Today the government of Iraqi Kurdistan completed its first successful sale and shipment of oil to Israel (Kurdish regional government statement here). Knowing that the Iraqi central government would not allow the Kurds to sell on their own account and certainly not to Israel, when I first saw the reference to a Kurdish shipment by tanker, knowing the geography of the region, I thought, “Wow, that’s impressive.” The explanation is that the oil was transshipped via a Kurdistani pipeline into the Kirkuk-Ceyhan Oil Pipeline. In other words, it travelled almost entirely through Turkey to the port of Ceyhan and shipped from there to Israel.
The relationship between the Kurds and Israel is by no means new, though it has never been formal. It also appears that the oil delivered to the Israeli port of Askelon is likely not destined for use locally but rather for storage and eventual shipment elsewhere. For the Israelis, though, it is a key part of a strategy to deepen relations with the Kurds of Iraqi Kurdistan, as well as access new supplies of energy.
For the Kurds of course the implications are potentially profound. The ability to export oil at scale entirely outside the control of the Iraqi central government is a huge step toward de facto independence, whether or not the Kurds took the step of formally severing ties with Iraq. And the Iraqi central government has been going to great lengths internationally to prevent anyone from taking shipment of this oil.
The development takes on considerably more import in light of the chaotic developments over recent weeks in Iraq. As ISIS militants raced from Syria across the Sunni heartland of Iraq, the Kurdish peshmerga took possession of Kirkuk, the site of Iraq’s fourth largest oil field and a city most Kurds believe to be a rightful part of Kurdistan – indeed, most see it as their true capital. This means that the Kurdish Regional Government (KRG) is now is possession of most of what Kurds consider to be the Kurdish lands within Iraq. They could also potentially now add oil from Kirkuk to the already substantial reserves within the KRG itself.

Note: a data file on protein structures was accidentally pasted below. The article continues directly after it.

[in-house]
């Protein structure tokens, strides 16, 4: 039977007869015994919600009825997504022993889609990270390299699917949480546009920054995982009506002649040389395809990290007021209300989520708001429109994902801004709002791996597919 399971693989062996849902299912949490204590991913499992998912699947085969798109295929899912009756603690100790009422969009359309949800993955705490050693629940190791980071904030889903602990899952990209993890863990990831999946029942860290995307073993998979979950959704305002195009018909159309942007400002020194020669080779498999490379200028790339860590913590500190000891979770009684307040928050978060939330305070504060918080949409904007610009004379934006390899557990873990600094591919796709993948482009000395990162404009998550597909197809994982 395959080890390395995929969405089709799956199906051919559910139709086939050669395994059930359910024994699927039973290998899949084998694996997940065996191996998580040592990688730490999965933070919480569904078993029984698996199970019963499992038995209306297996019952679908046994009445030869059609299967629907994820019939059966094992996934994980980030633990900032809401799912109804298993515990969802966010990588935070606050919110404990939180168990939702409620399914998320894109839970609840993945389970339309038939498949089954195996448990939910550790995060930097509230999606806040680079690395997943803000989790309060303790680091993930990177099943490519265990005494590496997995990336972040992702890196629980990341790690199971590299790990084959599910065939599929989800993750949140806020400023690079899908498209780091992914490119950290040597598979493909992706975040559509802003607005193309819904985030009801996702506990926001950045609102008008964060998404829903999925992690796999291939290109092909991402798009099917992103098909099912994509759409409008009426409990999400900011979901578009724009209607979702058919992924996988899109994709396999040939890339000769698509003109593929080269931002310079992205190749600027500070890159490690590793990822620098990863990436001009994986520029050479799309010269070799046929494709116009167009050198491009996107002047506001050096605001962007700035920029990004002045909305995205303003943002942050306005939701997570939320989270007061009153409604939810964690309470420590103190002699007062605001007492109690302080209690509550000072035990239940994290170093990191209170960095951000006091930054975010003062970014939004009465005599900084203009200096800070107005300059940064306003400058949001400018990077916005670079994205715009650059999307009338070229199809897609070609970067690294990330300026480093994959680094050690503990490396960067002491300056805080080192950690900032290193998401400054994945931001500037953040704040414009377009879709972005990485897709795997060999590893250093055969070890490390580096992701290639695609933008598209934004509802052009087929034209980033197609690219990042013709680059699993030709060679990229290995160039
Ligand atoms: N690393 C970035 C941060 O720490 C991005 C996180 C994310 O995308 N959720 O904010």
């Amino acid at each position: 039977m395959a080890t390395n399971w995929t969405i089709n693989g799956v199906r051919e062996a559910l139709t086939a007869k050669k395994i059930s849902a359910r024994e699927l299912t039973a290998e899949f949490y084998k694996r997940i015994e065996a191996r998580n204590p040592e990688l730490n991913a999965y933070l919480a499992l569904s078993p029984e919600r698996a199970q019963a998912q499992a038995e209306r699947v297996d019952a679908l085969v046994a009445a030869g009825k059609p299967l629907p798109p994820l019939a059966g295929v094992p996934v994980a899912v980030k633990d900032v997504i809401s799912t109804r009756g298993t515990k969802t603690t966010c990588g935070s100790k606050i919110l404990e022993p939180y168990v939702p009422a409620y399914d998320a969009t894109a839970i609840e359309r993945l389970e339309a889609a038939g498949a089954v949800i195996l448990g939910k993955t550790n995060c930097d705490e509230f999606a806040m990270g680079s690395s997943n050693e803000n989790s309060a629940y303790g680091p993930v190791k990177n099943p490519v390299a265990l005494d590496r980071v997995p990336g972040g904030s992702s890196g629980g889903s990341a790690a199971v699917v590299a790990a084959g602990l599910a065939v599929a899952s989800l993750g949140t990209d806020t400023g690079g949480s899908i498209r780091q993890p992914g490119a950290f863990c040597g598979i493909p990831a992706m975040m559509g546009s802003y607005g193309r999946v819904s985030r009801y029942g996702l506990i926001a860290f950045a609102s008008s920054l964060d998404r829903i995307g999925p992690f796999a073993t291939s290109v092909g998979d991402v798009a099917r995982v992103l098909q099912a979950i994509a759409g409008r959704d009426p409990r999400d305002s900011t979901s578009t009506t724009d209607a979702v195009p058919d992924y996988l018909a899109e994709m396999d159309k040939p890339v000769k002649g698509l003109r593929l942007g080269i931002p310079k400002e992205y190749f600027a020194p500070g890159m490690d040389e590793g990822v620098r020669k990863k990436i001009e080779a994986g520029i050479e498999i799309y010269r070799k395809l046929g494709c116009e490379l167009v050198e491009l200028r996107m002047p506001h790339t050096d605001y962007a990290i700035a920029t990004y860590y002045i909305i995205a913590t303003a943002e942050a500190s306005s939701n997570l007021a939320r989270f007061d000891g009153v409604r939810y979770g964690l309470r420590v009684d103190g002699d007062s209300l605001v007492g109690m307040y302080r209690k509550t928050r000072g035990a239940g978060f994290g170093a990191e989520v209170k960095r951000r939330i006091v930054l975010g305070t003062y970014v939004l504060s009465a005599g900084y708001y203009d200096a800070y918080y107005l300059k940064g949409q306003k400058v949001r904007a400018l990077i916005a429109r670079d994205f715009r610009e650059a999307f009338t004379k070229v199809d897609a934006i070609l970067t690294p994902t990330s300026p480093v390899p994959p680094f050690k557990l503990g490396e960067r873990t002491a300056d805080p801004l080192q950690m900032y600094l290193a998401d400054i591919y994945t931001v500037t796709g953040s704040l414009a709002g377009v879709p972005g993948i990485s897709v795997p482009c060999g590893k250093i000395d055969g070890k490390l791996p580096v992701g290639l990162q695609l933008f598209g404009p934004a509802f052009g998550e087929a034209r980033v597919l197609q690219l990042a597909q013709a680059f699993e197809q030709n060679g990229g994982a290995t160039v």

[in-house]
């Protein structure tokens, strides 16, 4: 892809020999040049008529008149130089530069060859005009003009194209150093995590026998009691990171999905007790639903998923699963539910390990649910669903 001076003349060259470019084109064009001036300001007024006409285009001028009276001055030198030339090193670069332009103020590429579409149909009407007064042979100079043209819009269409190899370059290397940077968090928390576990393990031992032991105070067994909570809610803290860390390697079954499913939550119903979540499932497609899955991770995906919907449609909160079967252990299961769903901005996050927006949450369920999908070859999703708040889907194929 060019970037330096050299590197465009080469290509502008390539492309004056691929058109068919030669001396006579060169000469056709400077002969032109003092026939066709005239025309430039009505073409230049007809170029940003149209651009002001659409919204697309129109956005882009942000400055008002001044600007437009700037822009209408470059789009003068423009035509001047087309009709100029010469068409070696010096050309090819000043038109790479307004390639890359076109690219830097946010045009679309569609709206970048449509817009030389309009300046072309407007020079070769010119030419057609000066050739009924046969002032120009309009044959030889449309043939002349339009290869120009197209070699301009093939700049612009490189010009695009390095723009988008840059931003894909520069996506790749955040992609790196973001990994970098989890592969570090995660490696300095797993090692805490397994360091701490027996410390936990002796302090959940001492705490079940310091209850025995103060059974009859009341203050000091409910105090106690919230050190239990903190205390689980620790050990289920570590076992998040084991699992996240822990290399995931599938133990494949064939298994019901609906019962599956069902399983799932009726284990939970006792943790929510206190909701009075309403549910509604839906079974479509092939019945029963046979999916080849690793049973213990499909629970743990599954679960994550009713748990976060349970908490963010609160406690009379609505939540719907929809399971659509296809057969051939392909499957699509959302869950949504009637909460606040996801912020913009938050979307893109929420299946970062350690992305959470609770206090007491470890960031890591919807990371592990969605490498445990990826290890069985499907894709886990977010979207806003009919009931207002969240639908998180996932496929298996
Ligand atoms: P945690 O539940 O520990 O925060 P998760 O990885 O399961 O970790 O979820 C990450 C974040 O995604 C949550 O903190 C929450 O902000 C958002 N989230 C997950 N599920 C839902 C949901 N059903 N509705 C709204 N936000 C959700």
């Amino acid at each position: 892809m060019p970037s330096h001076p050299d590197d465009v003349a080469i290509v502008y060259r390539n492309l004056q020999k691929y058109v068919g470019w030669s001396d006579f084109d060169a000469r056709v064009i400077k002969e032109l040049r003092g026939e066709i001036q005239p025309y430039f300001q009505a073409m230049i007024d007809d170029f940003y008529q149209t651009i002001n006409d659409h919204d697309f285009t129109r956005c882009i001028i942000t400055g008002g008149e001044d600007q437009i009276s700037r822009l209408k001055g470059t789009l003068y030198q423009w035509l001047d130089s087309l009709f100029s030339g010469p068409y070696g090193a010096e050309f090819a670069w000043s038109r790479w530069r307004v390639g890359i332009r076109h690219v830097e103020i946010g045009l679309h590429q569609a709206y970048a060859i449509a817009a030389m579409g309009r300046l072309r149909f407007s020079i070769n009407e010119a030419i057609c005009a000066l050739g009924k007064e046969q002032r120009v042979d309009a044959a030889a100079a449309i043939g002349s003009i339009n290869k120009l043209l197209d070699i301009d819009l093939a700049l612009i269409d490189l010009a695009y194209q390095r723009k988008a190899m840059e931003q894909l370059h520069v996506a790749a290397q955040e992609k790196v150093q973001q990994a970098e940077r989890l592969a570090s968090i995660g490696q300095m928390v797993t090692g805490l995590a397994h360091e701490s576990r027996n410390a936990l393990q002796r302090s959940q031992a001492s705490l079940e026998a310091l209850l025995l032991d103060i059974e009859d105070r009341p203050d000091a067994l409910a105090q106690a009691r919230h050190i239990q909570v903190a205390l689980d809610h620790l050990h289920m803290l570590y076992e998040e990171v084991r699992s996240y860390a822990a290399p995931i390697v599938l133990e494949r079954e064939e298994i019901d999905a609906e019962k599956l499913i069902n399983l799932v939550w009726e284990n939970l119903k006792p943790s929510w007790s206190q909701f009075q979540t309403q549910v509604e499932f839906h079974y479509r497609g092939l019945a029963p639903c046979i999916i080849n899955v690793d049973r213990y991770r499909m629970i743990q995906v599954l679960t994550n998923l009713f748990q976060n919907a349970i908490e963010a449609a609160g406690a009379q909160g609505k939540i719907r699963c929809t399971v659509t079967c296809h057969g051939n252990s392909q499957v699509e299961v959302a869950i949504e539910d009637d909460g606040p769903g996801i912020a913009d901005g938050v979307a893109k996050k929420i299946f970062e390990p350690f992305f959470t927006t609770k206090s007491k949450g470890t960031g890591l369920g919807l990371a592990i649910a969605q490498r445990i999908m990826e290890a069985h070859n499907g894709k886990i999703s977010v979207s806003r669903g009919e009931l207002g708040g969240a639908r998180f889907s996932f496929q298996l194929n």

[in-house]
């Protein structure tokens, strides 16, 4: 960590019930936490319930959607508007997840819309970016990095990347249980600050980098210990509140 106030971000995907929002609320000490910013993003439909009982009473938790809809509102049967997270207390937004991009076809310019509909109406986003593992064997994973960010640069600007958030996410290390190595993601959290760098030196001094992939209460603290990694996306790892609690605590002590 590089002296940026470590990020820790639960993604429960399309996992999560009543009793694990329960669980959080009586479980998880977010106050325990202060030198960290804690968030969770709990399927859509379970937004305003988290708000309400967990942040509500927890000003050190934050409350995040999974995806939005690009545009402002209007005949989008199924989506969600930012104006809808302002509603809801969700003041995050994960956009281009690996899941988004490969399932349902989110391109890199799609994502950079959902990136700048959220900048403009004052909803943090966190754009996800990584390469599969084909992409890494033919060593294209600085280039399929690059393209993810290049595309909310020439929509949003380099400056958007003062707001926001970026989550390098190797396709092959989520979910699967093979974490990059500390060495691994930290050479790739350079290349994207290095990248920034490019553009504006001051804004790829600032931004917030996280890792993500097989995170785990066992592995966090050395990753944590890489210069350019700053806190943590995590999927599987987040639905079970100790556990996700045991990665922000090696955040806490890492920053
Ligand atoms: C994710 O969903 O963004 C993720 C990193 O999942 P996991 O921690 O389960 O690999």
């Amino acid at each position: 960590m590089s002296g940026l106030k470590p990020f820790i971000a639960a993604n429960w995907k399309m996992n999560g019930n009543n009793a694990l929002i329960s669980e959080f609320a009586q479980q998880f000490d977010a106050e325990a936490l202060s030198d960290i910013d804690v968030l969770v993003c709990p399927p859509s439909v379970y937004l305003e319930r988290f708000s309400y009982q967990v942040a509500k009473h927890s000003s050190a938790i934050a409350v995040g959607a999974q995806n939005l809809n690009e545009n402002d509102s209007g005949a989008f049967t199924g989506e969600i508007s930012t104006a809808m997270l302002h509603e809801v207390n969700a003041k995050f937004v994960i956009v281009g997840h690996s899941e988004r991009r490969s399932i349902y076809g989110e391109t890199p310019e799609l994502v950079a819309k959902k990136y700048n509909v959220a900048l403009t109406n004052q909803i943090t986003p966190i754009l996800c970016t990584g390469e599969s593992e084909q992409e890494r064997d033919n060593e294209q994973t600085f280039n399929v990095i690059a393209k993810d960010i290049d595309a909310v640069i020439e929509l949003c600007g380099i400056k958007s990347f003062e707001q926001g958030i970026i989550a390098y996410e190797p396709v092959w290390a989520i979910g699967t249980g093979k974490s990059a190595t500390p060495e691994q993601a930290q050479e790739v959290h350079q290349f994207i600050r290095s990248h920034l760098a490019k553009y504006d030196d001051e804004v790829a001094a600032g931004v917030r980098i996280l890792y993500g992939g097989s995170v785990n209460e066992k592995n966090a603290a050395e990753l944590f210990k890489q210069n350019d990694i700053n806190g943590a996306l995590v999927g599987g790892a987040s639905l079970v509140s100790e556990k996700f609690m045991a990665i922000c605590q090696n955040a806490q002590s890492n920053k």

As noted above, the Kurds have a way to export oil via the pipeline they have built from their oil field at Taq Taq to the Kirkuk-Ceyhan pipeline. The former connects up to the later at Faysh Khabur, an Assyrian town right at the Turkish-Iraqi border but just within the territory of the KRG. So the Kurds can get oil to the Mediterranean without having to operate at all outside of KRG territory. If the occupation of Kirkuk becomes permanent, that simply adds to the potential oil wealth of an independent or de facto independent Kurdistan.
I should add that much of this is speculative. The Kurds claim that the peshmerga actually entered Kirkuk at the request of central government, which may be true given that it otherwise likely would have fallen under ISIS control. Though with much of the country in chaos and with Sunni militants nearby, it’s difficult to imagine their Kurds releasing their grip on a city that is at the center of their national aspirations.
Virtually everything in Iraq – indeed, whether there will continue to be an Iraq – is currently in flux. The international community remains against a partition of the country if it can be avoided. And it’s not clear the Iraqi Kurds would risk pushing for formal independence if de facto independence and oil wealth not subject to the control of Baghdad were already in hand.
But this is just another example – with new routes for oil shipment, new possible alliances, perhaps even new states – where you can see a post-Sykes-Picot Middle Eastern state system coming into being. But it’s perilous and runs far beyond Kurdistan since Iraq is by no means the only state in the region sitting unevenly on top of ethnic and confessional divisions that could tear it apart.